Educating Architecture Students for Sustainable and Environmental Responsibilities

Educating Architecture Students for Sustainable and Environmental Responsibilities

Alshimaa A. Farag (Zagazig University, Egypt & Effat University, Saudi Arabia) and Rahma M. Doheim (Assiut University, Egypt & University of Business and Technology, Saudi Arabia)
Copyright: © 2020 |Pages: 17
DOI: 10.4018/978-1-7998-0062-0.ch008
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Rapidly developing cities are significantly damages the environment and imposes a crucial need for sustainable development education. Higher education institutions must grasp their responsibility towards leading the community to respond to the challenges. Universities shape the minds of future leaders, therefore, students must be genuinely prepared with a deep understanding of environmental issues and sustainable development in both theory and practice. This chapter provides a guide for architecture educators to adopt learning approaches that can improve students' sense of sustainable responsibility. Potentially, this would qualify students to connect with communities and contribute to solving local social, cultural, and environmental problems.
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With the beginning of the twenty-first century, the global concerns have increased due to the accelerating environmental degradation, increase in rates of energy consumption and the depletion of energy resources, global warming, and climate change issues. Researchers and those interested in environmental matters believe that the current situation requires serious action that is not limited to spreading awareness but rather extends to shift to more effective procedures such as developing of architectural education agenda (Dabaieh et al., 2018). The inclusion of environmental aspects and studies in the Architectural programs’ curricula is highly supported by the charter of the United Nations highlighting the responsible role of the architect to maintain ecological and cultural values (UNESCO, 2014).

There is a belief that the current mode of architecture education is unable to address the new environmental challenges with its multiple aspects (James, 2014). Therefore, it became necessary to integrate environmental and sustainable concepts and principles into Architecture programs, curriculum, and courses. Essential topics such as energy consumption and renewable energy have to be deeply studied and developed within the proposed design solutions in Architecture Projects (Keumala et al., 2016; Musil, 2009).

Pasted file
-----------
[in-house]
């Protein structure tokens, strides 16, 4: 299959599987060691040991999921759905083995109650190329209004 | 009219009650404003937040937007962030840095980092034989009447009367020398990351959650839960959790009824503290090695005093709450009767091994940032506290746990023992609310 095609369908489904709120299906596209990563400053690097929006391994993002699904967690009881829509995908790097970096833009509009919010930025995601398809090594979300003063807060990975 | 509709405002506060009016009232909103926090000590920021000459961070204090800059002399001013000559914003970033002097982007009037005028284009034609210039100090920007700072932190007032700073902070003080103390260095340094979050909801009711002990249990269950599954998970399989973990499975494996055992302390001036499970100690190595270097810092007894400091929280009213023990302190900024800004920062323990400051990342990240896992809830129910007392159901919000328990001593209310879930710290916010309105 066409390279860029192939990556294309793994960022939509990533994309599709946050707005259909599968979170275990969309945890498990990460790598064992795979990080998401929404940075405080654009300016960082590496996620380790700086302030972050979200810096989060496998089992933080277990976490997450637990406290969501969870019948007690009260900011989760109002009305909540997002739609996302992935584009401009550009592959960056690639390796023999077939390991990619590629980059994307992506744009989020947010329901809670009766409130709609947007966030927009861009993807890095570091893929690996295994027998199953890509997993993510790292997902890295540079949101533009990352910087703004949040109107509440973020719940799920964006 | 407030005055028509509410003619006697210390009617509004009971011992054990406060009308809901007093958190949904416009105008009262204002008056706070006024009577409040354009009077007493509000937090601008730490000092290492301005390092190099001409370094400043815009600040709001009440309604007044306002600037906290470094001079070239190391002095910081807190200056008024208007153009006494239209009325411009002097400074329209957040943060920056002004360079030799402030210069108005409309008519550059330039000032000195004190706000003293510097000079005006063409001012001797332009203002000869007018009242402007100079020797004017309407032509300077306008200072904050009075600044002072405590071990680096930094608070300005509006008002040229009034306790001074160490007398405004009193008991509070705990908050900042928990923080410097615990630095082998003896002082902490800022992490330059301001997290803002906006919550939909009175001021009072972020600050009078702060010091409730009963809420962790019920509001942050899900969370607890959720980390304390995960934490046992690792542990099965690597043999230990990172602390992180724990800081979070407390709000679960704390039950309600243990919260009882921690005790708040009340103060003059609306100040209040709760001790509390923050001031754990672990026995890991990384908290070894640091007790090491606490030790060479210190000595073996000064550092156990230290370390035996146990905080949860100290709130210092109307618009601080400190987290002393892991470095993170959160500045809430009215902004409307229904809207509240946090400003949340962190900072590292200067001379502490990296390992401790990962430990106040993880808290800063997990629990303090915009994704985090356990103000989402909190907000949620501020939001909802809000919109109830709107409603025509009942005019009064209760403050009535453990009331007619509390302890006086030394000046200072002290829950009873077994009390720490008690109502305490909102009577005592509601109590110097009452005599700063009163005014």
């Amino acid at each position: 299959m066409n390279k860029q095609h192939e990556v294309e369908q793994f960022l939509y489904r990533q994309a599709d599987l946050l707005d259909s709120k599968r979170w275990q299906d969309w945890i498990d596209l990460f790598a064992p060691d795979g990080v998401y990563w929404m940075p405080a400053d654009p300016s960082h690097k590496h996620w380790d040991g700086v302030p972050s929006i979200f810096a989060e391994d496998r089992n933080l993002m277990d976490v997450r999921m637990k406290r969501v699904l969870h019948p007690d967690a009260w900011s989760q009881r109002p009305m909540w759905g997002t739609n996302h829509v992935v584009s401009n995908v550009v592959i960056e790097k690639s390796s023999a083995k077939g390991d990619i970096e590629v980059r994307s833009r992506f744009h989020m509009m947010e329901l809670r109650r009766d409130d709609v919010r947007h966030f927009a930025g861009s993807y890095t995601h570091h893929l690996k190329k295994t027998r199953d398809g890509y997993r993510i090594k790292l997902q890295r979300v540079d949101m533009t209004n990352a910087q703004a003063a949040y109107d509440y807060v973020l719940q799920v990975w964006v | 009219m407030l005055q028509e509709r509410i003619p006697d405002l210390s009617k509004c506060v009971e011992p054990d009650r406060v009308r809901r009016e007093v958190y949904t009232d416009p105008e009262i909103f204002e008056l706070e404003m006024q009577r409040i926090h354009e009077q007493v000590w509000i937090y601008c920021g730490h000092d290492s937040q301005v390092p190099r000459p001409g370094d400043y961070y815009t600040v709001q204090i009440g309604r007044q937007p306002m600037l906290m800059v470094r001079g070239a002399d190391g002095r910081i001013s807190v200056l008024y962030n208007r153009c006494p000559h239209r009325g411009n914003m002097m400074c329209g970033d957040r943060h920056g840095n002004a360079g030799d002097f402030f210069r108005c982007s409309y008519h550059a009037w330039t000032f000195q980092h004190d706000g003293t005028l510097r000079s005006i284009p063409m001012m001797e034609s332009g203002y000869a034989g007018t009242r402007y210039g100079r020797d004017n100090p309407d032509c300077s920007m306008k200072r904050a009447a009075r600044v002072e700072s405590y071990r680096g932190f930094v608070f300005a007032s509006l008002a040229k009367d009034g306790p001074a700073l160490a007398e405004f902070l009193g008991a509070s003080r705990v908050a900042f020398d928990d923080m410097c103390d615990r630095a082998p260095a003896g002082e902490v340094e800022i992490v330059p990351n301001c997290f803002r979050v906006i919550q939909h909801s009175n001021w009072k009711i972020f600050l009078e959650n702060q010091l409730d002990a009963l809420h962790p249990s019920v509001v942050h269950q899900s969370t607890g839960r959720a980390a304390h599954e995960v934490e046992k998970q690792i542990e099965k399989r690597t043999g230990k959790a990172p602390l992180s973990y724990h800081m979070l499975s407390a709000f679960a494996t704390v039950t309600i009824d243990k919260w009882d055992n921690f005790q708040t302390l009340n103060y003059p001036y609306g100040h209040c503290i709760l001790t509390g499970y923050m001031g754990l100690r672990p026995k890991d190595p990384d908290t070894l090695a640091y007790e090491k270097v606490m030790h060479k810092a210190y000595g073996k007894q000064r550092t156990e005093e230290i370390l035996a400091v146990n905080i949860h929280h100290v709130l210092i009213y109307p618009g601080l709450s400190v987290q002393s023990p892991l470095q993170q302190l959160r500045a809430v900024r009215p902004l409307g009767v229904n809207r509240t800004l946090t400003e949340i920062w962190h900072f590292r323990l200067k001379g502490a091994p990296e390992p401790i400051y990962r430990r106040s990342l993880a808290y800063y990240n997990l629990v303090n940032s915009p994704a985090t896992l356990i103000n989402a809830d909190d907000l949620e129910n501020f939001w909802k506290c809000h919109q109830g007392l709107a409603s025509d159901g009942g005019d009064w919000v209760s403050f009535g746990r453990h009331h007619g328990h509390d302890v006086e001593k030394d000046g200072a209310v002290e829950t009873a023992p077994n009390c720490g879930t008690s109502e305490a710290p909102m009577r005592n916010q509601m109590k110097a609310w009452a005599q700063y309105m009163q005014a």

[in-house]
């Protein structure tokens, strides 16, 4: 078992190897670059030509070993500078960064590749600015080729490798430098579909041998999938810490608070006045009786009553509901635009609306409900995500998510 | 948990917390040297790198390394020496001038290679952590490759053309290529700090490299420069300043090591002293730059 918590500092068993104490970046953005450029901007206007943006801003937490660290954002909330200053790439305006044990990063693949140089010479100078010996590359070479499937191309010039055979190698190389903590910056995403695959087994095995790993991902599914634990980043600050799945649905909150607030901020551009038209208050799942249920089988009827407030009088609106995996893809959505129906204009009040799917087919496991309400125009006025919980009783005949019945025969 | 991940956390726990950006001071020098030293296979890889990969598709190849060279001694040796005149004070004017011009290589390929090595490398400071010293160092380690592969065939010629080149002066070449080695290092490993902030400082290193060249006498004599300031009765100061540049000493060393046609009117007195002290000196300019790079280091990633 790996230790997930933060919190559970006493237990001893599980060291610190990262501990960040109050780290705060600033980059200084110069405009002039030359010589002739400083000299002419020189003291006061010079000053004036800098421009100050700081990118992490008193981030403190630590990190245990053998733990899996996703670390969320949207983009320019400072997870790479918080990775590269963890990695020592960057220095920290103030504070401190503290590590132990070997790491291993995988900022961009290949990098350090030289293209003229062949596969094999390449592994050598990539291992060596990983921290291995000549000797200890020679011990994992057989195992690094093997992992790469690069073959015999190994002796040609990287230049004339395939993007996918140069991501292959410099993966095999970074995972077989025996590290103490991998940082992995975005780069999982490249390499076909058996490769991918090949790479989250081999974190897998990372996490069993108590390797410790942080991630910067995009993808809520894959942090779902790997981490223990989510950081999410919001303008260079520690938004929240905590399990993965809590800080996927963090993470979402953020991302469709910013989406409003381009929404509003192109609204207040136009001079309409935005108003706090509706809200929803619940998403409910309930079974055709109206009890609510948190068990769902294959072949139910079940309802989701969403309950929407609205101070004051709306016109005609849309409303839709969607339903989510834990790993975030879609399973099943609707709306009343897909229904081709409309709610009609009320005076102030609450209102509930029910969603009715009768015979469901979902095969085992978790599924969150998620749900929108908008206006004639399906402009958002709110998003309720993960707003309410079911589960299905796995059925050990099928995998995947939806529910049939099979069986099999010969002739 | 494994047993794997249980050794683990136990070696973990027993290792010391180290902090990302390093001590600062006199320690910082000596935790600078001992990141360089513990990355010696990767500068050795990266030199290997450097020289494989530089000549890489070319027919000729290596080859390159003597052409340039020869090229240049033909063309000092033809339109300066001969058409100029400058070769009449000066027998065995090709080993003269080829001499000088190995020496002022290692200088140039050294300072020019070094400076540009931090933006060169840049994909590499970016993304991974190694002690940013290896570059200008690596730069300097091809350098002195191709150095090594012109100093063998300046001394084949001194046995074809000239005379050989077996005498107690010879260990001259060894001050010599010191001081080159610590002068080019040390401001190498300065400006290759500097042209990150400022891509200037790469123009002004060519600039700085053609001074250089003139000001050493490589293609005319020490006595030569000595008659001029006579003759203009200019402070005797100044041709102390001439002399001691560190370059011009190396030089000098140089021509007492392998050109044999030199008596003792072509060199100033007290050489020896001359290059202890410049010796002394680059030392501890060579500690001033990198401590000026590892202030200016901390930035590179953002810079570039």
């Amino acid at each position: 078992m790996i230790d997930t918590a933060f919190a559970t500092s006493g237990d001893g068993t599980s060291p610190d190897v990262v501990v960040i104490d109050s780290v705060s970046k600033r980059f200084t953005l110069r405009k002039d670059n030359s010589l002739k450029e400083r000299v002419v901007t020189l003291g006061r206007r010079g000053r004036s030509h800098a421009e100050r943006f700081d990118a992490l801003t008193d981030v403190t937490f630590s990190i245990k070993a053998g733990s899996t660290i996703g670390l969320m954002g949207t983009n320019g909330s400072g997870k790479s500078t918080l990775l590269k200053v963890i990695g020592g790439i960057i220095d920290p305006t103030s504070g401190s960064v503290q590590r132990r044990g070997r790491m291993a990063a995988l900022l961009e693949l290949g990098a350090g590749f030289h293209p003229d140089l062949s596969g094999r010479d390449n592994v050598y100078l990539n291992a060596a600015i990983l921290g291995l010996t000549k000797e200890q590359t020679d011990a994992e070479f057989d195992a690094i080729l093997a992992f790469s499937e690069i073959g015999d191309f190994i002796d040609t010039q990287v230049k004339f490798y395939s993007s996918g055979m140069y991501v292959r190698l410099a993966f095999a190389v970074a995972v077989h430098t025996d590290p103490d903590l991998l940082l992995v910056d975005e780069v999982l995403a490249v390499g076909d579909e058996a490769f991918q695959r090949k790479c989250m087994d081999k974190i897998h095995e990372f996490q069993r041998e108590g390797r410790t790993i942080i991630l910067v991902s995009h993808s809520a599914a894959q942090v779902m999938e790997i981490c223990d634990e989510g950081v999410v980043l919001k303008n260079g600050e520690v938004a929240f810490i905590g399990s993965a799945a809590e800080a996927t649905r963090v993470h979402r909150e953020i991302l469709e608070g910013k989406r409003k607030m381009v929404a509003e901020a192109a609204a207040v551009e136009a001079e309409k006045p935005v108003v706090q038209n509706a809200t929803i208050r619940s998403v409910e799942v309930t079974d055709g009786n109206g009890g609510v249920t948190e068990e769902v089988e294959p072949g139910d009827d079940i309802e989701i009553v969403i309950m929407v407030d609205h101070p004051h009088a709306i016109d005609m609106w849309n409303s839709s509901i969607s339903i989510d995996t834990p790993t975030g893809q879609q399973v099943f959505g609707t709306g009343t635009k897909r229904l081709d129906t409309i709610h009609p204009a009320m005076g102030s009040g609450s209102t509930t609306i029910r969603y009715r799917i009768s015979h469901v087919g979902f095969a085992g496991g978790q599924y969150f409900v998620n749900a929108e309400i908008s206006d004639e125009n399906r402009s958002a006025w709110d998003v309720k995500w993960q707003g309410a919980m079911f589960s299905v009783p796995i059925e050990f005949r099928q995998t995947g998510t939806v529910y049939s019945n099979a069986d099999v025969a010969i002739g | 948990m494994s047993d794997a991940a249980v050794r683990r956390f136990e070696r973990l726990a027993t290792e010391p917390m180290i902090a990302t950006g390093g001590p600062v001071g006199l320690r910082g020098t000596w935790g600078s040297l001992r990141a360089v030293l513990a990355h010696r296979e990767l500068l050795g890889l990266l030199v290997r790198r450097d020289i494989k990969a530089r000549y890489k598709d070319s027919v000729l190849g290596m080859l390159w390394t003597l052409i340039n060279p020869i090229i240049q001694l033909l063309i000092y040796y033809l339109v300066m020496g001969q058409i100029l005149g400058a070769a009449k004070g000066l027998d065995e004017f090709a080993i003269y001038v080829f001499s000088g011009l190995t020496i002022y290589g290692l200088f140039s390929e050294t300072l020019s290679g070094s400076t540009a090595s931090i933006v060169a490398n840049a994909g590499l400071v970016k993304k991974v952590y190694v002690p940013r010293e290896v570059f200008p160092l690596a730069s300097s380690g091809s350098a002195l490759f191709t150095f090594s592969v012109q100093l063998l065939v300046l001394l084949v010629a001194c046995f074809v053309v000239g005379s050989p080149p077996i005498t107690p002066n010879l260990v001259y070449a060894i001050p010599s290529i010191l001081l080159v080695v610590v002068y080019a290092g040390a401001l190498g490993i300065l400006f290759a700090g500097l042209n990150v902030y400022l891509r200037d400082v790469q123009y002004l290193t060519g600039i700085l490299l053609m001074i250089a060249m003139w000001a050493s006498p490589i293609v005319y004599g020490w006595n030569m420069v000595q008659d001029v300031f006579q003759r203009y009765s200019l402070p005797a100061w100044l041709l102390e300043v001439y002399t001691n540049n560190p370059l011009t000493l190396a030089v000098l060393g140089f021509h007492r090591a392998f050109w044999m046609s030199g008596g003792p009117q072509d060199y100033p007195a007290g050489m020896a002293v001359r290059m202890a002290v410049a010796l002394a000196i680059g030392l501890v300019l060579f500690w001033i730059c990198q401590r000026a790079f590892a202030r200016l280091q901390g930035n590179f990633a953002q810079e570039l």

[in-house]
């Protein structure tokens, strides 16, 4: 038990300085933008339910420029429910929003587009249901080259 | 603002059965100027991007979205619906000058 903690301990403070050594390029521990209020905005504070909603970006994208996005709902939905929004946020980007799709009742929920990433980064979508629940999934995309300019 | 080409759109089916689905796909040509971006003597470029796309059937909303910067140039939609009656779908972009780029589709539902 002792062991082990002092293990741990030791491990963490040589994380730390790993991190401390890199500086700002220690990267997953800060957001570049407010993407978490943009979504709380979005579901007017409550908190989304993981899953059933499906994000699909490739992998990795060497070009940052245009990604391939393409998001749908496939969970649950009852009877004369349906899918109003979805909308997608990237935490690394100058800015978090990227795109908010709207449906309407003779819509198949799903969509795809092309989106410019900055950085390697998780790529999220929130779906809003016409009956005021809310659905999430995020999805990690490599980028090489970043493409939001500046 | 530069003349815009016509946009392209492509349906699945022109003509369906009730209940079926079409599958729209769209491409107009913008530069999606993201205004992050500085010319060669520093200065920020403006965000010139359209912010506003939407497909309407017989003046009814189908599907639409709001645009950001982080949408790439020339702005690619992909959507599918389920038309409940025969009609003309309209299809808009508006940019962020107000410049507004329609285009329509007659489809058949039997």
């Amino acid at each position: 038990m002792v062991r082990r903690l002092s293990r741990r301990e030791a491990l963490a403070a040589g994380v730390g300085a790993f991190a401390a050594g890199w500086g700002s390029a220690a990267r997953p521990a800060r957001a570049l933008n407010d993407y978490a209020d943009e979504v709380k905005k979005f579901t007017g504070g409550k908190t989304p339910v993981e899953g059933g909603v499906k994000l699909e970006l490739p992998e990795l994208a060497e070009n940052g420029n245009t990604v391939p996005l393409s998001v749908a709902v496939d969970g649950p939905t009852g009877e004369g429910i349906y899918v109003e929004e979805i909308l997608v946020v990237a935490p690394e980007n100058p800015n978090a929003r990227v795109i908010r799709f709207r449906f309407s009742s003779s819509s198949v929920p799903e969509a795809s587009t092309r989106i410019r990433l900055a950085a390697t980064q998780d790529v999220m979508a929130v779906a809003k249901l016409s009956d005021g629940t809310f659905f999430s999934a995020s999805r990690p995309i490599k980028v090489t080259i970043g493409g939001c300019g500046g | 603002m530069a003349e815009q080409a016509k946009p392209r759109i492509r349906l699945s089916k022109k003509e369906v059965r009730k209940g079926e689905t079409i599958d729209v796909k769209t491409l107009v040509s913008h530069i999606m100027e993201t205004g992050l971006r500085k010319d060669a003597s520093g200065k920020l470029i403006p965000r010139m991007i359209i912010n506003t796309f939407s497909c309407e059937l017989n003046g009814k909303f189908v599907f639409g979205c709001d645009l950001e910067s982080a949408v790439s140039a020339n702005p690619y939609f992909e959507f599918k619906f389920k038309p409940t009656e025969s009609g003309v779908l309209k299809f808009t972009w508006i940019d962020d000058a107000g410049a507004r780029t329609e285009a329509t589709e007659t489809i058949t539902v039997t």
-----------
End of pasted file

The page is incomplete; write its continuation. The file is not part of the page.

In this context, architecture education has a significant role in emphasizing the principles and practices of environmental and sustainable design to the new generations of architects to recognize the vital impact of architectural design on the environment (Altomonte, 2010).

There are a lot of challenges that would face architecture students upon leaving the university, including floods, depletion of resources, droughts, rising population, and hunger. There is a real need for more innovative and resilient solutions to those challenges. Those challenges need to be approached with different perspectives to result in different outcomes. Therefore, Architecture educators should believe in students’ ability to explore innovative design sustainable solutions (Donovan, 2018).

The architectural program has a unique curriculum setup which is distinct from other university education disciplines. It is designed to produce conceptual thinkers who can handle complex design problems through providing architecture students with the required skills for the core subject, design, and provide the knowledge and professional skills through complementary and interdisciplinary courses. Those courses include environmental science, engineering, arts, computer science, sociology, geography, information technology, culture, political science, and law disciplines.

The concepts and issues of sustainability are not new to Architecture Education in which cultural diversity and local community issues have been included since the 1970s. Additionally, the low energy design was a common term in architecture education in the early 1980s. Green material, bioclimatic design, water use reduction, and recycling became more common ‘technical’ concerns in the 1990s (Mackie & Kagawa, 2007). However, the topics of environmental and sustainable design have been recently integrated into the architectural education programs and introduced in different courses to prepare well-versed architect students in sustainable design practice (Mohamed, 2018).

It is worth mentioning that UNESCO has an initiative for including sustainable development in higher education (UNESCO, 2014). The United Nations declared the period from 2005 till 2014 as a Decade of Education for Sustainable Development, based on a chapter agreement that was developed a decade before in Agenda 21 at the UN Conference on Environment and Development - UNCED. The agreement addresses that “Education is critical for promoting sustainable development and improving the capacity of the people to address environment and development issues. Although basic education provides the underpinning of any environmental and development education, the latter needs to be incorporated as an essential part of learning.” (UNESCO, 2005).

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